3 moms found this helpful
C.M. answers from New York on April 12, 2010
I wouldn't characterize you as "controlling" as much as I would say "micro-managing." The implication is, the micro-manager does not believe the "micro-managee" to be competent enough to fulfill a given task or role in his own way. If you, the micro-manager, trusted that your husband could adequately maintain your children's health and well-being, the minute details would not require such scrutiny.
Instead of saying, "Please make sure you wash their hands before lunch," I would simply ask when we are about to eat, "Could you please take them to wash their hands?" It comes across more like a request from one equal partner to another than an instruction. I have also been in a position similar to his, because Grandma babysits while I am working. Yes, I spend the day at work, but there is a definite difference between simply telling me my child hasn't eaten dinner yet and adding a comment like, "You'll need to feed her when you get home." Really? If she hasn't eaten I should feed her? I always smile and nod, but the implication is infuriating. Before you make comments like, "His diaper is dirty. He will need to be changed," please hold back and ask yourself whether he really would not have figured an appropriate course of action on his own. Or, if you do not feel like changing it yourself, just ask, "Hey, could you change his diaper for me?"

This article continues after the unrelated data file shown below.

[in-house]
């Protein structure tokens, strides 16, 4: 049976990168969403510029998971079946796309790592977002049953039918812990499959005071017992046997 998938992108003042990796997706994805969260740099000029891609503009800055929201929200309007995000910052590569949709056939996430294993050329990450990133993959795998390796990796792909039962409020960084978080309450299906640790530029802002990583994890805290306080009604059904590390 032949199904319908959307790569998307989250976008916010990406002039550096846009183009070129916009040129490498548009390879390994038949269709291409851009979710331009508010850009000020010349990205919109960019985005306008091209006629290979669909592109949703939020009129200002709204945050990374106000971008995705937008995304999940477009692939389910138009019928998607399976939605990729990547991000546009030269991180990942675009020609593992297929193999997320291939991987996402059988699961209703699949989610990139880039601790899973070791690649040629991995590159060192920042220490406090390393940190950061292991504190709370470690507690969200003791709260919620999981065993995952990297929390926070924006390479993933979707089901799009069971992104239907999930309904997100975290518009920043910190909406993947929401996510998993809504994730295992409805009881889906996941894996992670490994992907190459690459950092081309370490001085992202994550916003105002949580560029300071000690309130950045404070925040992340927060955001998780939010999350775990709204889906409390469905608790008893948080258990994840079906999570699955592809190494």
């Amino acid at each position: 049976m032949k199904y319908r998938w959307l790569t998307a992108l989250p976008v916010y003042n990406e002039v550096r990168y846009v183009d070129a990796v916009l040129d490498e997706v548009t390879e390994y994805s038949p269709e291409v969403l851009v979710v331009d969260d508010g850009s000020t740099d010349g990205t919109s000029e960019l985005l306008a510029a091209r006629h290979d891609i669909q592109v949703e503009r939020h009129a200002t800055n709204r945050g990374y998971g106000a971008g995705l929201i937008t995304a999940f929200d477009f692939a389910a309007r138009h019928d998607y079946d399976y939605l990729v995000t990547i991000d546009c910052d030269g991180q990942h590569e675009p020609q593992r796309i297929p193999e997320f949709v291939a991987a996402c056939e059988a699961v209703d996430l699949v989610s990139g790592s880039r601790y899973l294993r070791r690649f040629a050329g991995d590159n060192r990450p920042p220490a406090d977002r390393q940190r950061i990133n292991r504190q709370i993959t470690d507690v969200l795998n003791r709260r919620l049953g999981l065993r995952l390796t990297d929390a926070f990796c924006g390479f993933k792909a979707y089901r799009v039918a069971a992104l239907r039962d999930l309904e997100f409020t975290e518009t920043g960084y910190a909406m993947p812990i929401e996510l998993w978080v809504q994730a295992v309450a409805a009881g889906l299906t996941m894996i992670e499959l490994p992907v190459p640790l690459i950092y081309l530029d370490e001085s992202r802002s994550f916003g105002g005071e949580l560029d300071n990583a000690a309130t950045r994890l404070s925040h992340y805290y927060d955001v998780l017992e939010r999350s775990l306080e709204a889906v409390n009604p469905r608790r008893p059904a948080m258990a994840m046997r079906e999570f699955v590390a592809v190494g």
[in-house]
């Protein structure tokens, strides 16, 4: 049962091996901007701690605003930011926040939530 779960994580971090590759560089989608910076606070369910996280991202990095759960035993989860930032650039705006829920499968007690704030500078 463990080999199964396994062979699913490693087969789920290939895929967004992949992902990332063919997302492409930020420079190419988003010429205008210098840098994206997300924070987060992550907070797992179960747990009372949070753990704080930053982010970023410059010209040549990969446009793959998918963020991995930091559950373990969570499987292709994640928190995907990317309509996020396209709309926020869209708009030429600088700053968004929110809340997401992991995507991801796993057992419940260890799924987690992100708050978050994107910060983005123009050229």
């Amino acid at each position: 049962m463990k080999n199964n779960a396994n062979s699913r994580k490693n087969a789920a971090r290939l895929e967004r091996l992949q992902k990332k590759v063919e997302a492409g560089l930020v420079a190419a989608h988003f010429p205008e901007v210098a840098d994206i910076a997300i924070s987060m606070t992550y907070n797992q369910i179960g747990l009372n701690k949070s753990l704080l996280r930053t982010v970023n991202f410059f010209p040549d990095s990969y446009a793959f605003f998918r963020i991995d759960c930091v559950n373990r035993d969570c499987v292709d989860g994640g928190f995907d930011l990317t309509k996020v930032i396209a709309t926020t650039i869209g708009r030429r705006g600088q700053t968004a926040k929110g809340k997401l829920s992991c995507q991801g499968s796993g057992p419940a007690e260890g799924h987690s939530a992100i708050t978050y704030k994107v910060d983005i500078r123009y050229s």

Also, if you have a routine for naptime, bedtime, etc., just defer to the routine and you won't need to say anything at all. If tooth-brushing is part of the bedtime routine, then your husband will brush the children's teeth when he puts them to bed. If his choices differ from yours (i.e., which shirt your child will wear today) and it's not that serious, let your husband be the adult too. Your children's fond memories of your husband's active role in their lives will benefit the kids far more than an extra handwashing or two.
3 moms found this helpful
J.G. answers from Chicago on April 11, 2010
i think that if you respect him and you obviously trust him since you married and had kids with him, you should let him make his own decisions about things that have to do with the kids. imagine how you would feel if he constantly gave you "friendly reminders" on how to act with and raise your own kids. I know i have a better intuition than my husband and i feel that as a woman we have a better feeling about things that have to due with nurturing and caring for the little ones. but if a man is trying to be a good dad and as you said he is a good dad, why not let him have at it and make decisions also. he is their primary care giver too if you are both living in a single household as a single family. unless he is doing something that you think will hurt the child then i think you should take the time they are with their dad and read a book, take a breather, relax and take a long shower. let dad be a dad and you will see what a well rounded person you end up raising because he got the best of two people. good luck